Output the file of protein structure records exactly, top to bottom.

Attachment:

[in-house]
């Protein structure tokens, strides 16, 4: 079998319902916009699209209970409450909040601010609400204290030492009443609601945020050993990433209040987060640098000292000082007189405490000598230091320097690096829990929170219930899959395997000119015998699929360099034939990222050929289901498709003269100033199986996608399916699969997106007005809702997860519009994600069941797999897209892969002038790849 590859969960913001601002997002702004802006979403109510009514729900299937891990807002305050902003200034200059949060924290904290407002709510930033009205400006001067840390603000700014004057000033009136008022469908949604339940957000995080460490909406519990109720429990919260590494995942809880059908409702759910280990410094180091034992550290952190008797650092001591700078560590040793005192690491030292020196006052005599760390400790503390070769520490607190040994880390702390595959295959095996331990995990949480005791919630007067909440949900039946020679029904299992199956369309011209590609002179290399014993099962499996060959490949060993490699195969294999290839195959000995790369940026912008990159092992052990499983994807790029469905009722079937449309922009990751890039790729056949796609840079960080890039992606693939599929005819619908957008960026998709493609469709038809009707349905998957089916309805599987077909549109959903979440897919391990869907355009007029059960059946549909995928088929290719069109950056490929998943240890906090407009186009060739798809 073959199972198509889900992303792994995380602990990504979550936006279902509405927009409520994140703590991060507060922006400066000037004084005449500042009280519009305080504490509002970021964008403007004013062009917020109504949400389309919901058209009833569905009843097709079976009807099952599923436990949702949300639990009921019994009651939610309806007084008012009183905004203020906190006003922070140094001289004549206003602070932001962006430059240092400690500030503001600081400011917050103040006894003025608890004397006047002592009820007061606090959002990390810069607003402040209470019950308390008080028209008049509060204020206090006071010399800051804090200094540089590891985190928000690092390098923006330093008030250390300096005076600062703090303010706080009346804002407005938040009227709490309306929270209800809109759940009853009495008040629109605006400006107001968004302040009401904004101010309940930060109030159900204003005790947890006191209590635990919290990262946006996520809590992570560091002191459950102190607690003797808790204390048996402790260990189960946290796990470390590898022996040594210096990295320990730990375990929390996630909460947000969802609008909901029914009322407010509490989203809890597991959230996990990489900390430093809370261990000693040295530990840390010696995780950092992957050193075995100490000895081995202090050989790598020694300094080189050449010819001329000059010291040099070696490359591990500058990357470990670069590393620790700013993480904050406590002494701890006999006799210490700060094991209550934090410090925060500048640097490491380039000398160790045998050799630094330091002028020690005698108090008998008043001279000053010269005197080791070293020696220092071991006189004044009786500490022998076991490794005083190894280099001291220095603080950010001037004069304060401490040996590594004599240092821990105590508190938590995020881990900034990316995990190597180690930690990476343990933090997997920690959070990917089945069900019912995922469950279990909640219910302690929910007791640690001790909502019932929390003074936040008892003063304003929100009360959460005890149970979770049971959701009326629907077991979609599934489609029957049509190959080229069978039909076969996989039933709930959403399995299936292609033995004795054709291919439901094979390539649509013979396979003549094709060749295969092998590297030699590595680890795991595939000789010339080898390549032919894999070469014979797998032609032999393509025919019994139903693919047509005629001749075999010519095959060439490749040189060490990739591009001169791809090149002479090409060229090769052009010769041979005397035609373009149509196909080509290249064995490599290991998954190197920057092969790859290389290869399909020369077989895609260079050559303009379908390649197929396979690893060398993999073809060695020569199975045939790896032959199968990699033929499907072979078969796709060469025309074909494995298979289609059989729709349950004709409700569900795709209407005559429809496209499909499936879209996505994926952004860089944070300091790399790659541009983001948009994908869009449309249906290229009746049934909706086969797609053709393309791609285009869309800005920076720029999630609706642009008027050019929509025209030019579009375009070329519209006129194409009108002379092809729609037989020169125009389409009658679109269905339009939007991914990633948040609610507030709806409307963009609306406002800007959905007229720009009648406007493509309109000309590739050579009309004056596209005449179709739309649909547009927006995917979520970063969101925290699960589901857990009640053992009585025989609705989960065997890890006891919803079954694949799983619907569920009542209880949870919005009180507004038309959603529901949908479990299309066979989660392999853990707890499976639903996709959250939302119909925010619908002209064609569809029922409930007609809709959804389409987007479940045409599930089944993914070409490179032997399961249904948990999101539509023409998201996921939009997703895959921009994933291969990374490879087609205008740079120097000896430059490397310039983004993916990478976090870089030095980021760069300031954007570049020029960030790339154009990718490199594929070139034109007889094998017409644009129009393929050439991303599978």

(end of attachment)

[in-house]
């Protein structure tokens, strides 16, 4: 079998319902916009699209209970409450909040601010609400204290030492009443609601945020050993990433209040987060640098000292000082007189405490000598230091320097690096829990929170219930899959395997000119015998699929360099034939990222050929289901498709003269100033199986996608399916699969997106007005809702997860519009994600069941797999897209892969002038790849 590859969960913001601002997002702004802006979403109510009514729900299937891990807002305050902003200034200059949060924290904290407002709510930033009205400006001067840390603000700014004057000033009136008022469908949604339940957000995080460490909406519990109720429990919260590494995942809880059908409702759910280990410094180091034992550290952190008797650092001591700078560590040793005192690491030292020196006052005599760390400790503390070769520490607190040994880390702390595959295959095996331990995990949480005791919630007067909440949900039946020679029904299992199956369309011209590609002179290399014993099962499996060959490949060993490699195969294999290839195959000995790369940026912008990159092992052990499983994807790029469905009722079937449309922009990751890039790729056949796609840079960080890039992606693939599929005819619908957008960026998709493609469709038809009707349905998957089916309805599987077909549109959903979440897919391990869907355009007029059960059946549909995928088929290719069109950056490929998943240890906090407009186009060739798809 073959199972198509889900992303792994995380602990990504979550936006279902509405927009409520994140703590991060507060922006400066000037004084005449500042009280519009305080504490509002970021964008403007004013062009917020109504949400389309919901058209009833569905009843097709079976009807099952599923436990949702949300639990009921019994009651939610309806007084008012009183905004203020906190006003922070140094001289004549206003602070932001962006430059240092400690500030503001600081400011917050103040006894003025608890004397006047002592009820007061606090959002990390810069607003402040209470019950308390008080028209008049509060204020206090006071010399800051804090200094540089590891985190928000690092390098923006330093008030250390300096005076600062703090303010706080009346804002407005938040009227709490309306929270209800809109759940009853009495008040629109605006400006107001968004302040009401904004101010309940930060109030159900204003005790947890006191209590635990919290990262946006996520809590992570560091002191459950102190607690003797808790204390048996402790260990189960946290796990470390590898022996040594210096990295320990730990375990929390996630909460947000969802609008909901029914009322407010509490989203809890597991959230996990990489900390430093809370261990000693040295530990840390010696995780950092992957050193075995100490000895081995202090050989790598020694300094080189050449010819001329000059010291040099070696490359591990500058990357470990670069590393620790700013993480904050406590002494701890006999006799210490700060094991209550934090410090925060500048640097490491380039000398160790045998050799630094330091002028020690005698108090008998008043001279000053010269005197080791070293020696220092071991006189004044009786500490022998076991490794005083190894280099001291220095603080950010001037004069304060401490040996590594004599240092821990105590508190938590995020881990900034990316995990190597180690930690990476343990933090997997920690959070990917089945069900019912995922469950279990909640219910302690929910007791640690001790909502019932929390003074936040008892003063304003929100009360959460005890149970979770049971959701009326629907077991979609599934489609029957049509190959080229069978039909076969996989039933709930959403399995299936292609033995004795054709291919439901094979390539649509013979396979003549094709060749295969092998590297030699590595680890795991595939000789010339080898390549032919894999070469014979797998032609032999393509025919019994139903693919047509005629001749075999010519095959060439490749040189060490990739591009001169791809090149002479090409060229090769052009010769041979005397035609373009149509196909080509290249064995490599290991998954190197920057092969790859290389290869399909020369077989895609260079050559303009379908390649197929396979690893060398993999073809060695020569199975045939790896032959199968990699033929499907072979078969796709060469025309074909494995298979289609059989729709349950004709409700569900795709209407005559429809496209499909499936879209996505994926952004860089944070300091790399790659541009983001948009994908869009449309249906290229009746049934909706086969797609053709393309791609285009869309800005920076720029999630609706642009008027050019929509025209030019579009375009070329519209006129194409009108002379092809729609037989020169125009389409009658679109269905339009939007991914990633948040609610507030709806409307963009609306406002800007959905007229720009009648406007493509309109000309590739050579009309004056596209005449179709739309649909547009927006995917979520970063969101925290699960589901857990009640053992009585025989609705989960065997890890006891919803079954694949799983619907569920009542209880949870919005009180507004038309959603529901949908479990299309066979989660392999853990707890499976639903996709959250939302119909925010619908002209064609569809029922409930007609809709959804389409987007479940045409599930089944993914070409490179032997399961249904948990999101539509023409998201996921939009997703895959921009994933291969990374490879087609205008740079120097000896430059490397310039983004993916990478976090870089030095980021760069300031954007570049020029960030790339154009990718490199594929070139034109007889094998017409644009129009393929050439991303599978």